Totem Animals

Page 197

(Main Links of the site are right at the bottom of the page)
Some of the links for the 197 pages in this Totem Animals section are below. For the rest please go HERE

By CinnamonMoon

*Lady Stearn Robinson & Tom Gorbett/The Dreamer's Dictionary:
If you dreamed of a herd of these striped animals, they are warning you that your efforts are
being expended in the wrong direction; however, if your dream featured a tame one, it predicts
gain from an unexpected source.

*Mary Summer Rain/On Dreams:
Zebra represents the good-evil, right-wrong polarity of various elements in one's life.

*Ted Andrews/Animal-Wise:
Keynote: Agility not strength brings success; individuality within group settings.
Zebras stand out on the African plains like fish in a glass bowl. Although they are the lion's main
prey, they flourish because they have adapted.

There are two main types of zebras, plains and mountain, and they both live in small herds
consisting of a single male and 8-10 females. In herds that are somewhat permanent, the females
bond and even groom each other. All male groups are formed from the bachelors, and in both
groups, status is based upon age and how long they have been in the group. Dominance is
dependent upon agility, not strength.

The striping of the zebra is a form of camouflage. In the herd, one zebra will not stand out and
the lion or other predator may hesitate a vital second in its confusion. All zebra patterns are
different, but the only ones to whom it really matters and recognize them as different are other

Often for those to whom the zebra is a totem or messenger, blending into the crowd will usually
work best in endeavors. There should be no fear of losing one's identity in the crowd as each one
is truly different. Zebras teach us individuality within group settings.

Zebras have intricate social behavior, with a great variety of expressions, which can show us
ways of working and understanding group dynamics and communications more clearly. They
help us in working in a group more effectively--especially by various vocal expressions and body

A zebra's major predator is the lion, and thus it should be studied as well. A few moments
inattention by the zebra is all a lion needs to get within striking distance. In order to escape, the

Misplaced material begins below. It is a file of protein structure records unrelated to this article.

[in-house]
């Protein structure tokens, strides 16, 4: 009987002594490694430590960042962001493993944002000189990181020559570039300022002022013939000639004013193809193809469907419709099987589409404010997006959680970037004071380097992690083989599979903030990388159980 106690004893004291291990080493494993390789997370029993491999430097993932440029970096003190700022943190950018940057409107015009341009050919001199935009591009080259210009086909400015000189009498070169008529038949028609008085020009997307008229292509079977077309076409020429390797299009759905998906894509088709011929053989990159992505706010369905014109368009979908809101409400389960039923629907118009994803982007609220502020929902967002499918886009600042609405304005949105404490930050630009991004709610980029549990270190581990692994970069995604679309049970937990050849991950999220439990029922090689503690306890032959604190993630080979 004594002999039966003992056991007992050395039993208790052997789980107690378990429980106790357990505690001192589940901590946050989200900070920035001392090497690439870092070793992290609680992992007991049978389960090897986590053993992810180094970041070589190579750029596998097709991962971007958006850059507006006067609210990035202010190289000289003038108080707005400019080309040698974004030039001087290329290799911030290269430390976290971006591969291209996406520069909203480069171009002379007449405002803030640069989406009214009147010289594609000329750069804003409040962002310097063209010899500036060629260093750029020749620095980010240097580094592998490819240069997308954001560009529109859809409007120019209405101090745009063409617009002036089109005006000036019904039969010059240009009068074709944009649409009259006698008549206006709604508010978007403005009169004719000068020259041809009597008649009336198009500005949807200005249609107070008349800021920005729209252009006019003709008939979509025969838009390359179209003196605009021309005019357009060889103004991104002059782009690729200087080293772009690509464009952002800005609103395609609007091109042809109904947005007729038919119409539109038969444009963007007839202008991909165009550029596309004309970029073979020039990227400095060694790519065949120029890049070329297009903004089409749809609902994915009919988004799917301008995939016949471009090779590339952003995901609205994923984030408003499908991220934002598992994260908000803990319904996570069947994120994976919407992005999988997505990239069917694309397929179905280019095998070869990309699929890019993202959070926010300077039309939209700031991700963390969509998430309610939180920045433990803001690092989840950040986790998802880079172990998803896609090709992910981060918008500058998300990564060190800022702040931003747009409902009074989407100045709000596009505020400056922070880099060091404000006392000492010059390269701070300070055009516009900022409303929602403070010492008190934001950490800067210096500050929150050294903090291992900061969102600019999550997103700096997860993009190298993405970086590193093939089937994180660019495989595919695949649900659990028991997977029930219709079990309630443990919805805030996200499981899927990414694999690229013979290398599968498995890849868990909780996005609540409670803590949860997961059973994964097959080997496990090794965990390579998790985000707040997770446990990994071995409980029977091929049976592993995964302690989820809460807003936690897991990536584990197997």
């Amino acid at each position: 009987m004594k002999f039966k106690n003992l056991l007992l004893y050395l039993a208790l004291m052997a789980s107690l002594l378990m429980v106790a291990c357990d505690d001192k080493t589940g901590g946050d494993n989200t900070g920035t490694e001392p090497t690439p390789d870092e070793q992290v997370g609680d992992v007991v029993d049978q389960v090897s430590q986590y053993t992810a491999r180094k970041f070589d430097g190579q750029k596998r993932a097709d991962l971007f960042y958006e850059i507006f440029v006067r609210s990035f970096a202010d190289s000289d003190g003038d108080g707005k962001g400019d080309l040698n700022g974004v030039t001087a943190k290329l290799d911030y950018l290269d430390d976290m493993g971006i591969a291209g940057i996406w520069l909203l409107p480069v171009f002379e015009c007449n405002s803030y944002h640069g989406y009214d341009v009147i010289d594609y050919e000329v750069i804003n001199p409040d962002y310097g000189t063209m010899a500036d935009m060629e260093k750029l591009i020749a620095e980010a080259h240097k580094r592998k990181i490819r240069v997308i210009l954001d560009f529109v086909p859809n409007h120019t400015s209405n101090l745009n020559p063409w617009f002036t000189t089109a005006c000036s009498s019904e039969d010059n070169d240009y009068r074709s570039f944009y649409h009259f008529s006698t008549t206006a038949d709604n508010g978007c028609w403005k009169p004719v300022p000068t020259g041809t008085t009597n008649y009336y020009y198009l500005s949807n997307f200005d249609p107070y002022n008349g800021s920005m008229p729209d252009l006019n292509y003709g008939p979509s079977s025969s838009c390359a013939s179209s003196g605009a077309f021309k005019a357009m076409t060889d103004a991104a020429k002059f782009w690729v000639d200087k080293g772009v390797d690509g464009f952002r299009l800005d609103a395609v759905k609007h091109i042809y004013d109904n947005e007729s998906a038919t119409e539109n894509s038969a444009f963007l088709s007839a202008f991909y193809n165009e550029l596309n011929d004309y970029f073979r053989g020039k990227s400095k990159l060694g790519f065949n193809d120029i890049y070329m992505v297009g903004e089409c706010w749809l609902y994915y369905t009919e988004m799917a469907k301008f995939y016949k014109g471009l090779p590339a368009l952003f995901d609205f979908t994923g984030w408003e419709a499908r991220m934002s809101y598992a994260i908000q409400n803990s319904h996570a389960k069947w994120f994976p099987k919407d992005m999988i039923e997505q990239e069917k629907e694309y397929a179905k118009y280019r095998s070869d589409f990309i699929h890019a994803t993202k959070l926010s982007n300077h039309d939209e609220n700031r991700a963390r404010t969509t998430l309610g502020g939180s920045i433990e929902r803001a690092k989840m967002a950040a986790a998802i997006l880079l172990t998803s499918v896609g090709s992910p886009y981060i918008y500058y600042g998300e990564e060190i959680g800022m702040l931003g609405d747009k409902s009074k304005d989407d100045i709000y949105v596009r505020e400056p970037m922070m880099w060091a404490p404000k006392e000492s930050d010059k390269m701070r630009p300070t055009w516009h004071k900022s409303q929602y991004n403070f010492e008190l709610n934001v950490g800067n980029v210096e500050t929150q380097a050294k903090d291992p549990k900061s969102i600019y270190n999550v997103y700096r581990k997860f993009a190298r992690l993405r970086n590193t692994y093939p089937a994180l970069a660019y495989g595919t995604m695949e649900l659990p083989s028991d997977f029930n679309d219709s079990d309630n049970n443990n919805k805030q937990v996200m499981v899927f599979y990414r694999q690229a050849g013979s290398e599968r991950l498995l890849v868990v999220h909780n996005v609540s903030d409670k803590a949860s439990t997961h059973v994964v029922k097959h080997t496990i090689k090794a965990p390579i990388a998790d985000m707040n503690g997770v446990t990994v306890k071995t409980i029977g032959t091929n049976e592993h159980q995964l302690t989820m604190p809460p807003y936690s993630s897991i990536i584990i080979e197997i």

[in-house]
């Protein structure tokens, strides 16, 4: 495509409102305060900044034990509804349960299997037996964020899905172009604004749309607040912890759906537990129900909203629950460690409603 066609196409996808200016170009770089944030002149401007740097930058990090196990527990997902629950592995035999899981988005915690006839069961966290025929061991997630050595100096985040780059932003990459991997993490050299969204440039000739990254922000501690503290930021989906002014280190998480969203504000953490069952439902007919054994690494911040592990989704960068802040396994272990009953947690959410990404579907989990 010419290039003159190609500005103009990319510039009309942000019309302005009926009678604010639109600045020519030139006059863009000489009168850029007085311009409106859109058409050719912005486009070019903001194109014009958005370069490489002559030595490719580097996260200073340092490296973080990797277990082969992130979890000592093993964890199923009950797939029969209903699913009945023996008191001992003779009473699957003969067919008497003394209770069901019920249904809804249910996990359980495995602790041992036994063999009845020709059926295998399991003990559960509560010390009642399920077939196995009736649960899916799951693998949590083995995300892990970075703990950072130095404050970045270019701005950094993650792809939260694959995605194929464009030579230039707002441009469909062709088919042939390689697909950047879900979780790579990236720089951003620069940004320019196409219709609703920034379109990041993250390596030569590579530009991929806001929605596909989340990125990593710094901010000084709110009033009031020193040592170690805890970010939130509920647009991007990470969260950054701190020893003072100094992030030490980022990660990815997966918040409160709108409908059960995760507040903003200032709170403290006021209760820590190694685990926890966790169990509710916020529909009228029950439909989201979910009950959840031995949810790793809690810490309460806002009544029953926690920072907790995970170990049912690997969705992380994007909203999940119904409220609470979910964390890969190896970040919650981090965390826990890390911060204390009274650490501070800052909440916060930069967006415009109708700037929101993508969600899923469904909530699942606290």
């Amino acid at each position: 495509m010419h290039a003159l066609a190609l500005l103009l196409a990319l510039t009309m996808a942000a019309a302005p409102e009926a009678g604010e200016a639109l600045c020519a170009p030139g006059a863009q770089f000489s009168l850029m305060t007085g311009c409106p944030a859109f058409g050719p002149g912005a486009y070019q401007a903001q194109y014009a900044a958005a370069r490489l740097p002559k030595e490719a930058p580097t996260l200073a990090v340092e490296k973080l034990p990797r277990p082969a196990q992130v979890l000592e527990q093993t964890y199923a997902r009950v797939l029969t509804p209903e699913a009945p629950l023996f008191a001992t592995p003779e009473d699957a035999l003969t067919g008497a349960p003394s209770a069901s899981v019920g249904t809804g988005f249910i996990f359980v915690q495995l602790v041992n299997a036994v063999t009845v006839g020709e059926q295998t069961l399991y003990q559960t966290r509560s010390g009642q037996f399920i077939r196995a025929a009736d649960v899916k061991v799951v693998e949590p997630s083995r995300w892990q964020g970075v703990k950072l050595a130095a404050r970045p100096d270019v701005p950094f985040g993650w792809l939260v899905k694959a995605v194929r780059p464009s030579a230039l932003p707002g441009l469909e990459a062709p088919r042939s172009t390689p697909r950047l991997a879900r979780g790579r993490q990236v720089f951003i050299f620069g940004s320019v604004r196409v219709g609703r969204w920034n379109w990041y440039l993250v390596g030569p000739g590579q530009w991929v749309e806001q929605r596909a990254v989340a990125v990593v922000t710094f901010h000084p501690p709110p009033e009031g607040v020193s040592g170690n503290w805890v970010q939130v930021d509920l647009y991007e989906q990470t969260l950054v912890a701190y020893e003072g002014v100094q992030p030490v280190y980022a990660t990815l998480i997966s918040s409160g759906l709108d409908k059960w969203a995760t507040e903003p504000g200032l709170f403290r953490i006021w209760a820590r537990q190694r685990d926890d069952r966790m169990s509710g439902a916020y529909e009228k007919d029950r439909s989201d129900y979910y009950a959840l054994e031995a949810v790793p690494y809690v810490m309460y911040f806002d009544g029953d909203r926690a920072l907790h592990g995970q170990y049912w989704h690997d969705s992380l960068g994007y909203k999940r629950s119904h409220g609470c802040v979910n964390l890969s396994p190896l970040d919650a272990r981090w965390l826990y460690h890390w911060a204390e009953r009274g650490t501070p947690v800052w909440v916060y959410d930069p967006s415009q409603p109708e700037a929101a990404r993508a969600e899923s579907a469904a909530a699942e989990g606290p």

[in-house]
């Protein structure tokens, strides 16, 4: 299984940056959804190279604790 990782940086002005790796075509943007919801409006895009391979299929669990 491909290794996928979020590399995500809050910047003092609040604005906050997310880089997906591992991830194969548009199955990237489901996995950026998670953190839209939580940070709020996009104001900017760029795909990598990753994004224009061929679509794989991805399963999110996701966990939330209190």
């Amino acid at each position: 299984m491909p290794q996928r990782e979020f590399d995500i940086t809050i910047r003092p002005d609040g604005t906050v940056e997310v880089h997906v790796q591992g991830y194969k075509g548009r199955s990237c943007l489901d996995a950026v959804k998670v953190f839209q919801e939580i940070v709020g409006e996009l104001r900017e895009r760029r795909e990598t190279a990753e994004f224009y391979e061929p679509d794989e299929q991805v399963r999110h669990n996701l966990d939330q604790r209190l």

zebra must rely on their speed and agility. It is also possible that the lion may be confused by the
stripe pattern if it runs into the herd.

Zebras seldom fight, but when they do, it is usually in a battle for the harem at the beginning of
mating season. In cases of attack by a predator, sometimes they must fight as well. If flight is
truly impossible, a zebra stallion can kick hard enough to knock out the lion's teeth or even kill
it. But always it tries to rely on its agility and speed first.

This is a reminder for those to whom the zebra is a totem. When the zebra appears, examine your
relationship to various groups in your life. Do not confront directly unless there is no other
choice. Use your mental agility to work around problems and obstacles, especially if it is in the
form of other people and competitors.

Are you losing your identity? Are you not asserting your individuality? Are you confronting
rather than relying on more indirect methods? Are you trying to bull your way through obstacles
when agility and subtlety will do?

*Notes from an email about Zebra that Tarra sent me about 5 years ago or so. *Smiles* Thanks

Zebras live in eastern and southern Africa. Zebras are horses with black and white stripes.
Ancient Roman and Greek sailors brought Zebras back from Africa almost 2,000 years ago. The
Romans trained zebras for their circuses. The Greeks called them "horse tigers." Zebras belong
to the horse family or Equidae. This family has horses, zebras, and donkeys. There are three
different species of zebras--Grevy's, Mountain, and Plains Zebra. Each species has a different
pattern of stripes.

Grevy's Zebras are the largest. They are about 5' tall at the shoulder. They have narrow black
stripes, a white belly, and large, rounded ears. They live in Somalia, Ethiopia, and northern
Kenya. There are two kinds of Mountain Zebras. Cape Mountain Zebras are the smallest. They
stand only 4' at the shoulder. They have a small flap of skin called a "dewlap" under their necks.
Hartmann's Zebra is the other Mountain Zebra. It is slightly larger than the Cape Mountain
Zebra. Less than 5,000 of these animals are alive today. Humans threatened both species of
Mountain Zebra with extinction. Miles of huans protecting their livestock limit their migrations.
The Plain Zebra are the most common species. They live in the grassy plain woodlands and open
plains of East Africa. Plain Zebras stand about 4 1/2' tall and weigh from 500-600 pounds. They
have broader stripes and larger hooves than Grevy's Zebras. Most Zebras have black and white
stripes. But some have brown, gray, yellow, red, or buff-colors stripes. The color depends on the
time of year, the area, and the age of the Zebra. Some species have stripes farther apart with a